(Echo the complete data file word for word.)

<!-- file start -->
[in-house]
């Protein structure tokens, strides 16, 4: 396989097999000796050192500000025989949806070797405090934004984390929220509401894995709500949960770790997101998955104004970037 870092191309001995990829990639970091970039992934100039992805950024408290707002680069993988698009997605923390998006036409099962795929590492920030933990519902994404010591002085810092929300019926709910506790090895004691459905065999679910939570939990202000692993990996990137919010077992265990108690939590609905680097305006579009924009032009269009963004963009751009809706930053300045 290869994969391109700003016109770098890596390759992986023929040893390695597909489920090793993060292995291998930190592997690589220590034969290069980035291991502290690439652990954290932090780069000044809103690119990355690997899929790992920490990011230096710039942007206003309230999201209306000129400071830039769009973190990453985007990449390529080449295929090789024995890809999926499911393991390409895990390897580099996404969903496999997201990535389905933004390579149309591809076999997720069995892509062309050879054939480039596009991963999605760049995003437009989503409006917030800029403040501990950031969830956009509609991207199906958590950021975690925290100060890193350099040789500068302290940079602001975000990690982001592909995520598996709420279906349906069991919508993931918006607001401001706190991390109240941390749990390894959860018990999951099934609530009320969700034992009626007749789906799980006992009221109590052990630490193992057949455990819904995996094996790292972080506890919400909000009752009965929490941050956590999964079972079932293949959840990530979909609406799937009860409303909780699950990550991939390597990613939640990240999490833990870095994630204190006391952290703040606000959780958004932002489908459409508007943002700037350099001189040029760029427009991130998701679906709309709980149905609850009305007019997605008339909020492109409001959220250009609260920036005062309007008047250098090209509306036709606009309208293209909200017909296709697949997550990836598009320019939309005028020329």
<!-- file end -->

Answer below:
[in-house]
């Protein structure tokens, strides 16, 4: 396989097999000796050192500000025989949806070797405090934004984390929220509401894995709500949960770790997101998955104004970037 870092191309001995990829990639970091970039992934100039992805950024408290707002680069993988698009997605923390998006036409099962795929590492920030933990519902994404010591002085810092929300019926709910506790090895004691459905065999679910939570939990202000692993990996990137919010077992265990108690939590609905680097305006579009924009032009269009963004963009751009809706930053300045 290869994969391109700003016109770098890596390759992986023929040893390695597909489920090793993060292995291998930190592997690589220590034969290069980035291991502290690439652990954290932090780069000044809103690119990355690997899929790992920490990011230096710039942007206003309230999201209306000129400071830039769009973190990453985007990449390529080449295929090789024995890809999926499911393991390409895990390897580099996404969903496999997201990535389905933004390579149309591809076999997720069995892509062309050879054939480039596009991963999605760049995003437009989503409006917030800029403040501990950031969830956009509609991207199906958590950021975690925290100060890193350099040789500068302290940079602001975000990690982001592909995520598996709420279906349906069991919508993931918006607001401001706190991390109240941390749990390894959860018990999951099934609530009320969700034992009626007749789906799980006992009221109590052990630490193992057949455990819904995996094996790292972080506890919400909000009752009965929490941050956590999964079972079932293949959840990530979909609406799937009860409303909780699950990550991939390597990613939640990240999490833990870095994630204190006391952290703040606000959780958004932002489908459409508007943002700037350099001189040029760029427009991130998701679906709309709980149905609850009305007019997605008339909020492109409001959220250009609260920036005062309007008047250098090209509306036709606009309208293209909200017909296709697949997550990836598009320019939309005028020329």